Archaeology: Graffiti is not a new thing. Archaeologists Unscramble Ancient Graffiti in Israel is fascinating to me.
Church: How’s Your Church Doing? by John Ortberg.
Church conflict: Amen, Joe McKeever. Curing a Church Conflict Before It Starts.
Church music: A Variety of Religious Composition by Lawrence Mumford.
Drinking: If you’d like to see some of the latest statistics on drunk driving, check out this infographic.
Environment: Eugene Peterson never fails to give me good food for thought. This interview of Eugene Peterson and Peter Harris (The Joyful Environmentalists) is good stuff.
Humor: I’ll never forget the day my friend Brent Franks introduced me to the V-neck T-shirt, the memory of which makes Jon Acuff’s post V-Neck Syndrome all the funnier to me. Don’t stop there; read his more serious post entitled Complaining.
Islam: Joshua Graves’ brief post Crescent and Cross is required reading. The second paragraph is spot-on and needed to be said. While on Joshua’s site, also read his excellent, brief post entitled What About You?
Note-taking: Want some guidance as to how to take good notes during a sermon? Peter Mead offers some solid advice I bet you’ve never heard before. It was new to me. If You Must Take Notes.
Parenting: N.T. Wright is one of my favorite Bible scholars, actually my very favorite outside of the heritage of Churches of Christ. His 3 1/2 minute video entitled Look At Jesus captures him, at his best, answering a crucial question the way I would hope to answer it, but of course, I could never express it nearly so well as he does here. Enjoy, be moved deep within, and share. Here’s the link: http://bit.ly/ma4OGY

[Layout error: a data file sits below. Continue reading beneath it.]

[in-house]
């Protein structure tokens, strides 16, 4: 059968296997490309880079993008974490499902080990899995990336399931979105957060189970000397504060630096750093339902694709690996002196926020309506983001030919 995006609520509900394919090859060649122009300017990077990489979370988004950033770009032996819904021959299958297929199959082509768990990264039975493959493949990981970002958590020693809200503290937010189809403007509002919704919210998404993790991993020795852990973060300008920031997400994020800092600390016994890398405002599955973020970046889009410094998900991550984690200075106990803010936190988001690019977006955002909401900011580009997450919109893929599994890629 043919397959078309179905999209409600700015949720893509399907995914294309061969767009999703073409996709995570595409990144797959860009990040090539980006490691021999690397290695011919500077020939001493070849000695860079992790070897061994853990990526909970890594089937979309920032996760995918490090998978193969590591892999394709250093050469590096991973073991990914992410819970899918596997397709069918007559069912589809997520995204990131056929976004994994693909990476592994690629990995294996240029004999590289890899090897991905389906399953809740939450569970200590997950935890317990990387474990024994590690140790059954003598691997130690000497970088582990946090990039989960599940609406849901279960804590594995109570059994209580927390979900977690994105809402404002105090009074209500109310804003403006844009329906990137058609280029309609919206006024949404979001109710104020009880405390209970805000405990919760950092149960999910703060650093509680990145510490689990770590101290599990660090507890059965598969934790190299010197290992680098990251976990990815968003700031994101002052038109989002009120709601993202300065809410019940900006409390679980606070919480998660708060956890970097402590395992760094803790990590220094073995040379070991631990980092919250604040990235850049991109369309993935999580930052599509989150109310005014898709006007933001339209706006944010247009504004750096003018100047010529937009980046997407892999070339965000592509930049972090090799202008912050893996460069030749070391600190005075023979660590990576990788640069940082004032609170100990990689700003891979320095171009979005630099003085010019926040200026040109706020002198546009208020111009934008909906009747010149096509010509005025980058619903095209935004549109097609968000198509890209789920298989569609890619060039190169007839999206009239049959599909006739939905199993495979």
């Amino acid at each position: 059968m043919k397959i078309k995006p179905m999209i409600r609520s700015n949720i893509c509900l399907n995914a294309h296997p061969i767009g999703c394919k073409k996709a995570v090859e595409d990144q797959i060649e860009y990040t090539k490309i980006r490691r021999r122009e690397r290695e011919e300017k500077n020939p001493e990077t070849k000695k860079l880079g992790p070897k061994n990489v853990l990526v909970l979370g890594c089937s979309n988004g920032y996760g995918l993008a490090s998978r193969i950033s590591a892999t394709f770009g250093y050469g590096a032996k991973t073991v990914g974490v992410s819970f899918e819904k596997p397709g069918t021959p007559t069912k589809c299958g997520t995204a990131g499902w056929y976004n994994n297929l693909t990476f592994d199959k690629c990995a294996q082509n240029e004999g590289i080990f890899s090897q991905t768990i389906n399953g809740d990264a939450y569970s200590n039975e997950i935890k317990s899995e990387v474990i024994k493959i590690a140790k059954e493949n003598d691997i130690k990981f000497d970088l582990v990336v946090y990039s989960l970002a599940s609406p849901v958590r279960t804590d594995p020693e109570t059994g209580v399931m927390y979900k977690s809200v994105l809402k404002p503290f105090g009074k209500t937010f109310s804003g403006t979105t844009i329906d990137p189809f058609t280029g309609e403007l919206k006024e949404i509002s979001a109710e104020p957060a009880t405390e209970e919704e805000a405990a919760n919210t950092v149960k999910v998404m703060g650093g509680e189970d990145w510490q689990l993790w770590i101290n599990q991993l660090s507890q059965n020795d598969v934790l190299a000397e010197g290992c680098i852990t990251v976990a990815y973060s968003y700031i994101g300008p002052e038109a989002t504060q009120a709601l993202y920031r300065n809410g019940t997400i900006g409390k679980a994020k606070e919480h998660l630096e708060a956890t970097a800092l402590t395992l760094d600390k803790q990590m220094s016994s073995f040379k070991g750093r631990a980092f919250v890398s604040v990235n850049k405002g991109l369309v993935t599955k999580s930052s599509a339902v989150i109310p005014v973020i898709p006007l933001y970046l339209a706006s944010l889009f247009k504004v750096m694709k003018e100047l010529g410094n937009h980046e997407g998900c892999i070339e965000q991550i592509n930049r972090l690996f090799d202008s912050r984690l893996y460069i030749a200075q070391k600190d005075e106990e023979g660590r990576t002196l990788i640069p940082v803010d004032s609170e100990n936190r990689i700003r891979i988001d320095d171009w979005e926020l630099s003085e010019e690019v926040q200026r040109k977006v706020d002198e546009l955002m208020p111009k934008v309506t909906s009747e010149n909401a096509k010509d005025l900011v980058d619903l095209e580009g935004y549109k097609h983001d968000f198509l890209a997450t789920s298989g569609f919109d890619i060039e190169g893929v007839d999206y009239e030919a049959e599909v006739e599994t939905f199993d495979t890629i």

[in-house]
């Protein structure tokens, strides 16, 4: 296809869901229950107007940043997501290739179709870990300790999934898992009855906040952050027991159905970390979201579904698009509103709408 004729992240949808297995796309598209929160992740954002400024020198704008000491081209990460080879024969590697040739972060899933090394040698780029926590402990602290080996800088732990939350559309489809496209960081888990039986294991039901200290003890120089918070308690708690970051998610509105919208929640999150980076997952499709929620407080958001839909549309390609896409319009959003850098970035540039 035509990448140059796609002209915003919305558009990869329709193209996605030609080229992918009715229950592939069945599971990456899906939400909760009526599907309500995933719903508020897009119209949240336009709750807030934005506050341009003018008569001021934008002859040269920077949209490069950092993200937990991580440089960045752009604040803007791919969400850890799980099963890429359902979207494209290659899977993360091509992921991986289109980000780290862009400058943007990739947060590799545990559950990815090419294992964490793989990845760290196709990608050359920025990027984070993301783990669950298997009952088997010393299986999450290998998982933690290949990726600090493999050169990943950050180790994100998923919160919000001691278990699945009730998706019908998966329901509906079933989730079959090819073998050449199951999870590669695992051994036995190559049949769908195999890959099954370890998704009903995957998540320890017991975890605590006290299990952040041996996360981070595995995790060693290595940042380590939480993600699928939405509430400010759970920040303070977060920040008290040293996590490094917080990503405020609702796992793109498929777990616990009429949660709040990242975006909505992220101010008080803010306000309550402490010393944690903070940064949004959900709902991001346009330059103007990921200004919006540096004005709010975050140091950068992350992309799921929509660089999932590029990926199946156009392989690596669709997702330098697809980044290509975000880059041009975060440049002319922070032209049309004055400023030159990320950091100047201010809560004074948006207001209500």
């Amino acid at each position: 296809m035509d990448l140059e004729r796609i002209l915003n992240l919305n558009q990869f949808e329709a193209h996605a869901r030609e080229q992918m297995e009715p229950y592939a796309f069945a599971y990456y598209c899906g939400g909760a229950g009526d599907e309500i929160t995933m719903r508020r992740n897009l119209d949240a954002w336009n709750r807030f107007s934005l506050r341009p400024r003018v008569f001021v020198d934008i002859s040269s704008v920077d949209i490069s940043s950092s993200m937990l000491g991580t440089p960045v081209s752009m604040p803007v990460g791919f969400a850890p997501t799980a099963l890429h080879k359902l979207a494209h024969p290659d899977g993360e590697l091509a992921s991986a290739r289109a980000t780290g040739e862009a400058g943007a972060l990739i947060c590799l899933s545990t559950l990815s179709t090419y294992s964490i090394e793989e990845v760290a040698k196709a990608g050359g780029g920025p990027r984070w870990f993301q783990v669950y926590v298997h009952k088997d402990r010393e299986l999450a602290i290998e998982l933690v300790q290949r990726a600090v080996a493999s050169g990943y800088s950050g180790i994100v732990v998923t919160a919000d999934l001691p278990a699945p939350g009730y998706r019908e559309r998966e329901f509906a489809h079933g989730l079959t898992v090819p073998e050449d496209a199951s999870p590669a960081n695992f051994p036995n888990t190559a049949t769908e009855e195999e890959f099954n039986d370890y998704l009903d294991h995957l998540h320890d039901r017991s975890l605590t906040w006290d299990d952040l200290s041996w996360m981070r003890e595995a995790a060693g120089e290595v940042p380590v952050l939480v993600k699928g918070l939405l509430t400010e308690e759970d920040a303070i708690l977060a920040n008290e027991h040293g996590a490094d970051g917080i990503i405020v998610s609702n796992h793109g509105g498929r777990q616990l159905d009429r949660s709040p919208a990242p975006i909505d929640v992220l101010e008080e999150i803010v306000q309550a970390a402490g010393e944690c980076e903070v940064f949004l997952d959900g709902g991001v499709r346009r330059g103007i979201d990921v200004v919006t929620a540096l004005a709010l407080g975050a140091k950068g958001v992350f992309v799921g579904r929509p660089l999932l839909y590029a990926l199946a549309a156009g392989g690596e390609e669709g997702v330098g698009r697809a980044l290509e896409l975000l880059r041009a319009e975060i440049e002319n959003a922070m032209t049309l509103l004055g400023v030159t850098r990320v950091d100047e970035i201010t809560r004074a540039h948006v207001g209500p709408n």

Regret: If you had a great deal of experience in closely working with the dying, you would hear their life regrets verbalized. What do you suppose the dying tend to regret most about their life? A post by Wade Hodges steered me toward a piece by Bonnie Ware entitled Regrets of the Dying will tell you. Serious food for thought.
Sexuality: Let’s not pretend that lust is always someone else’s problem or that it’s all on the woman. Dan Martin does us all a good service by speaking clearly, candidly, and kindly regarding lust and clothing in his post entitled To My Younger Sisters …
Vocabulary: Did you notice how Dan Martin, in the preceding entry, is at pains not to miscommunicate? The words we choose to use make a difference. Words that communicated well twenty years ago can convey something entirely different, perhaps even undesirable, today. This is especially tricky ground for those of us who have some gray hair for we’ve grown accustomed to certain words and they work well for us. However, by using what works well for our mind, rather than deliberately starting with others in mind, we, at best, miscommunicate. Sometimes we even build walls unwittingly by our poor choice of words. An example: “committee” sounds like a “neutral” or even “constructive” word to those in their 60′s, but is virtually a guaranteed turn-off to those under age 35. Kem Meyer’s six-year old post In Other Words succinctly captures one church’s attempt to be deliberate in updating the language it uses. Good stuff. Adopt the list.